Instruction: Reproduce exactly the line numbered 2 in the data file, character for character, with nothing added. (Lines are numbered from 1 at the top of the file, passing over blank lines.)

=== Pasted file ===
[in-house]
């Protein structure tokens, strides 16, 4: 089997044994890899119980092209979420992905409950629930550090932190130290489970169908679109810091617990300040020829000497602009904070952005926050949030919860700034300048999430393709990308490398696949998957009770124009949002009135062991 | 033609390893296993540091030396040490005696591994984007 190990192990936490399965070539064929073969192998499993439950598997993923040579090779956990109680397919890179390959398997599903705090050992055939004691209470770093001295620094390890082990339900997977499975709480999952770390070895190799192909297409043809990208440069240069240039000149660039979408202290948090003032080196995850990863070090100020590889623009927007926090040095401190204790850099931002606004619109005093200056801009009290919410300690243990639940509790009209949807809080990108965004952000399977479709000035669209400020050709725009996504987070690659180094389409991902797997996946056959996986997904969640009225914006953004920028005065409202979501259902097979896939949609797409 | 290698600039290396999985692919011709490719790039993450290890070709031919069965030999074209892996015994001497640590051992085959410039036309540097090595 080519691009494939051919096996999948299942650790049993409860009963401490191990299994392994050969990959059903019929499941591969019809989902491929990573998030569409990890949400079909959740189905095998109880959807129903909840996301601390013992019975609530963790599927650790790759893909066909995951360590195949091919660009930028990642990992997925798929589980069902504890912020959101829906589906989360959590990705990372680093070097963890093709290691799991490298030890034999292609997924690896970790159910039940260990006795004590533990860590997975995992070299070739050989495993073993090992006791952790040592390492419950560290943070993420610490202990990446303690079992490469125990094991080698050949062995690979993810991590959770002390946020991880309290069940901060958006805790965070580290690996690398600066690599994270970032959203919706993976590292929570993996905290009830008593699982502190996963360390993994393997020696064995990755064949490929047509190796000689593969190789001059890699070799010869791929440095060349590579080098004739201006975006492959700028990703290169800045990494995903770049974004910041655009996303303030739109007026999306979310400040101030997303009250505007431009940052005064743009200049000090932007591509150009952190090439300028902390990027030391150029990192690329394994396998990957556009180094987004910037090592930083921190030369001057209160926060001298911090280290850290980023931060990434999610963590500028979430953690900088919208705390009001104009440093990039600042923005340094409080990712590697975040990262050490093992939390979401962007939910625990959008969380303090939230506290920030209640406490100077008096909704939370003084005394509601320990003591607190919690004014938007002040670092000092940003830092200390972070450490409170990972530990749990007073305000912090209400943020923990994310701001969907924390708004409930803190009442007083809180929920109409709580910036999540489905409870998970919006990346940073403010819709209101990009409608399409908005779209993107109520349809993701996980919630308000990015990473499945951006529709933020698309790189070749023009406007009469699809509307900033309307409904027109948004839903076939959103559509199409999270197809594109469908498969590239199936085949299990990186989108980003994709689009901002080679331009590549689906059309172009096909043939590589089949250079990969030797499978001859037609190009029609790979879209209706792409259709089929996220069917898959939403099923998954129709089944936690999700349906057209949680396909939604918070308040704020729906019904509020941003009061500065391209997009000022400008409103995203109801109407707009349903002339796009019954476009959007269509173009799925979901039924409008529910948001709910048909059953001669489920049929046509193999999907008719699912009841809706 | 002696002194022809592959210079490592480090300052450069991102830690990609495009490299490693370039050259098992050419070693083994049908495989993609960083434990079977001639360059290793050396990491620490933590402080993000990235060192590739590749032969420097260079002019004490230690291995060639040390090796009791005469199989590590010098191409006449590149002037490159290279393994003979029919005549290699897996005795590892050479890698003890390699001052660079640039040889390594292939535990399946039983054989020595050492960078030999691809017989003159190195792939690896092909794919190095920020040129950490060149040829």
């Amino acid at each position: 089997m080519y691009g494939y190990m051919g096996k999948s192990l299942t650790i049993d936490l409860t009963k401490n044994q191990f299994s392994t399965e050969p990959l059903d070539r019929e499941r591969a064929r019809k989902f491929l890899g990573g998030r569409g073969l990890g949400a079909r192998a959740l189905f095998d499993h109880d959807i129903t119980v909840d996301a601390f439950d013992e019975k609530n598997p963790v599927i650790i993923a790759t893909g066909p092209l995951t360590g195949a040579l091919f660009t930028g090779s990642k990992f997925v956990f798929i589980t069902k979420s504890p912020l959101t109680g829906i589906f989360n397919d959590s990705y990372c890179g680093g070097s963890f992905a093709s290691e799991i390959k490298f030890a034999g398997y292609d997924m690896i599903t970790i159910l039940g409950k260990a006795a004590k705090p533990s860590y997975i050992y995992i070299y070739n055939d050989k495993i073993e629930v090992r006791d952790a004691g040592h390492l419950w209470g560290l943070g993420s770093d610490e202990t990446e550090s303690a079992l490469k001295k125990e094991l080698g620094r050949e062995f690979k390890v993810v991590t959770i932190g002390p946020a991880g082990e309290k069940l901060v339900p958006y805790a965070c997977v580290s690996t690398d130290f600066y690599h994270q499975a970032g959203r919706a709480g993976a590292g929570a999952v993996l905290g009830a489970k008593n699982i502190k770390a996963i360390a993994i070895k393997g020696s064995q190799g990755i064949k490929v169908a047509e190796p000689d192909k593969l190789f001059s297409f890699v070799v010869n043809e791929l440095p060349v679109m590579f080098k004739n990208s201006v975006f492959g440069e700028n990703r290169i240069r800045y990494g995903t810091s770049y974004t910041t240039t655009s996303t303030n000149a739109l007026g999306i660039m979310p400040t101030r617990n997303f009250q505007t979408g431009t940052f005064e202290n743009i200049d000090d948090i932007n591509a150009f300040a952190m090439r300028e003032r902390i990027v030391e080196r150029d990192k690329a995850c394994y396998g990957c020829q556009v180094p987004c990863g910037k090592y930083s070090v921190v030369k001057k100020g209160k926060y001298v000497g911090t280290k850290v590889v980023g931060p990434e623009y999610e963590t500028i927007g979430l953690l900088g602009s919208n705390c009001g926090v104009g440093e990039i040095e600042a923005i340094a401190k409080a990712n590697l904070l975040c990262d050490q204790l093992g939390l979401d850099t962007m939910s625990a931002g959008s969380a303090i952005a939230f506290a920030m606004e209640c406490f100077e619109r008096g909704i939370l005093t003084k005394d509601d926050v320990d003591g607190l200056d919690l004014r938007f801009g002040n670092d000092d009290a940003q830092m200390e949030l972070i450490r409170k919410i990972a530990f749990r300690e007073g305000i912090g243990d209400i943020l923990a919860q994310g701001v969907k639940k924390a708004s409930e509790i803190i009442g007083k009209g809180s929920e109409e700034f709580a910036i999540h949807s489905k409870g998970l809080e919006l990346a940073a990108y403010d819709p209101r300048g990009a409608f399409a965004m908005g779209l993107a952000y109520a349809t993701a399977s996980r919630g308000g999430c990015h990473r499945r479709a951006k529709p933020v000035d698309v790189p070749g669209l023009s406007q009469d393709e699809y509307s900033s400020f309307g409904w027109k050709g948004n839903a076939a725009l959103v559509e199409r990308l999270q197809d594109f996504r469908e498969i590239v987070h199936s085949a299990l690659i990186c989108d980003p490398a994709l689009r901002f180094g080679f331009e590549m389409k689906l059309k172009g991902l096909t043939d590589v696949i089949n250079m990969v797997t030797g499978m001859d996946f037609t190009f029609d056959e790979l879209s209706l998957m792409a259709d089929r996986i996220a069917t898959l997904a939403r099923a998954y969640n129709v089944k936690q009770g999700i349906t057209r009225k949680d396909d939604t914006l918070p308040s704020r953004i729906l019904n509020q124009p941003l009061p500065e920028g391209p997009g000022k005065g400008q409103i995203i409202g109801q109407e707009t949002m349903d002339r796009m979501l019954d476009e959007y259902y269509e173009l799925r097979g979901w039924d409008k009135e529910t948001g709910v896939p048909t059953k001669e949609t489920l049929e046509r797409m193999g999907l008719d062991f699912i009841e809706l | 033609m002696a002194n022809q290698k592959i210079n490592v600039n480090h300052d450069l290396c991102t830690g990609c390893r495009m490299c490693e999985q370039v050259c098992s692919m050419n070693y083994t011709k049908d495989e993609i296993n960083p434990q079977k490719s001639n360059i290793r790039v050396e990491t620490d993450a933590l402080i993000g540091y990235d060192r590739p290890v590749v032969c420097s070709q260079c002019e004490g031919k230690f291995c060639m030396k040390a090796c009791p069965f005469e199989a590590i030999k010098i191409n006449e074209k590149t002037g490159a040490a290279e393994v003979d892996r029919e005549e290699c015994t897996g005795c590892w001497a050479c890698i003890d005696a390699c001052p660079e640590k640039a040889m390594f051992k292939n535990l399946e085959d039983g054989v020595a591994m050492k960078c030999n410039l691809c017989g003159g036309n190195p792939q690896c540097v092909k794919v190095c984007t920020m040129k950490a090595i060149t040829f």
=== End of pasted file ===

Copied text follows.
């Protein structure tokens, strides 16, 4: 089997044994890899119980092209979420992905409950629930550090932190130290489970169908679109810091617990300040020829000497602009904070952005926050949030919860700034300048999430393709990308490398696949998957009770124009949002009135062991 | 033609390893296993540091030396040490005696591994984007 190990192990936490399965070539064929073969192998499993439950598997993923040579090779956990109680397919890179390959398997599903705090050992055939004691209470770093001295620094390890082990339900997977499975709480999952770390070895190799192909297409043809990208440069240069240039000149660039979408202290948090003032080196995850990863070090100020590889623009927007926090040095401190204790850099931002606004619109005093200056801009009290919410300690243990639940509790009209949807809080990108965004952000399977479709000035669209400020050709725009996504987070690659180094389409991902797997996946056959996986997904969640009225914006953004920028005065409202979501259902097979896939949609797409 | 290698600039290396999985692919011709490719790039993450290890070709031919069965030999074209892996015994001497640590051992085959410039036309540097090595 080519691009494939051919096996999948299942650790049993409860009963401490191990299994392994050969990959059903019929499941591969019809989902491929990573998030569409990890949400079909959740189905095998109880959807129903909840996301601390013992019975609530963790599927650790790759893909066909995951360590195949091919660009930028990642990992997925798929589980069902504890912020959101829906589906989360959590990705990372680093070097963890093709290691799991490298030890034999292609997924690896970790159910039940260990006795004590533990860590997975995992070299070739050989495993073993090992006791952790040592390492419950560290943070993420610490202990990446303690079992490469125990094991080698050949062995690979993810991590959770002390946020991880309290069940901060958006805790965070580290690996690398600066690599994270970032959203919706993976590292929570993996905290009830008593699982502190996963360390993994393997020696064995990755064949490929047509190796000689593969190789001059890699070799010869791929440095060349590579080098004739201006975006492959700028990703290169800045990494995903770049974004910041655009996303303030739109007026999306979310400040101030997303009250505007431009940052005064743009200049000090932007591509150009952190090439300028902390990027030391150029990192690329394994396998990957556009180094987004910037090592930083921190030369001057209160926060001298911090280290850290980023931060990434999610963590500028979430953690900088919208705390009001104009440093990039600042923005340094409080990712590697975040990262050490093992939390979401962007939910625990959008969380303090939230506290920030209640406490100077008096909704939370003084005394509601320990003591607190919690004014938007002040670092000092940003830092200390972070450490409170990972530990749990007073305000912090209400943020923990994310701001969907924390708004409930803190009442007083809180929920109409709580910036999540489905409870998970919006990346940073403010819709209101990009409608399409908005779209993107109520349809993701996980919630308000990015990473499945951006529709933020698309790189070749023009406007009469699809509307900033309307409904027109948004839903076939959103559509199409999270197809594109469908498969590239199936085949299990990186989108980003994709689009901002080679331009590549689906059309172009096909043939590589089949250079990969030797499978001859037609190009029609790979879209209706792409259709089929996220069917898959939403099923998954129709089944936690999700349906057209949680396909939604918070308040704020729906019904509020941003009061500065391209997009000022400008409103995203109801109407707009349903002339796009019954476009959007269509173009799925979901039924409008529910948001709910048909059953001669489920049929046509193999999907008719699912009841809706 | 002696002194022809592959210079490592480090300052450069991102830690990609495009490299490693370039050259098992050419070693083994049908495989993609960083434990079977001639360059290793050396990491620490933590402080993000990235060192590739590749032969420097260079002019004490230690291995060639040390090796009791005469199989590590010098191409006449590149002037490159290279393994003979029919005549290699897996005795590892050479890698003890390699001052660079640039040889390594292939535990399946039983054989020595050492960078030999691809017989003159190195792939690896092909794919190095920020040129950490060149040829």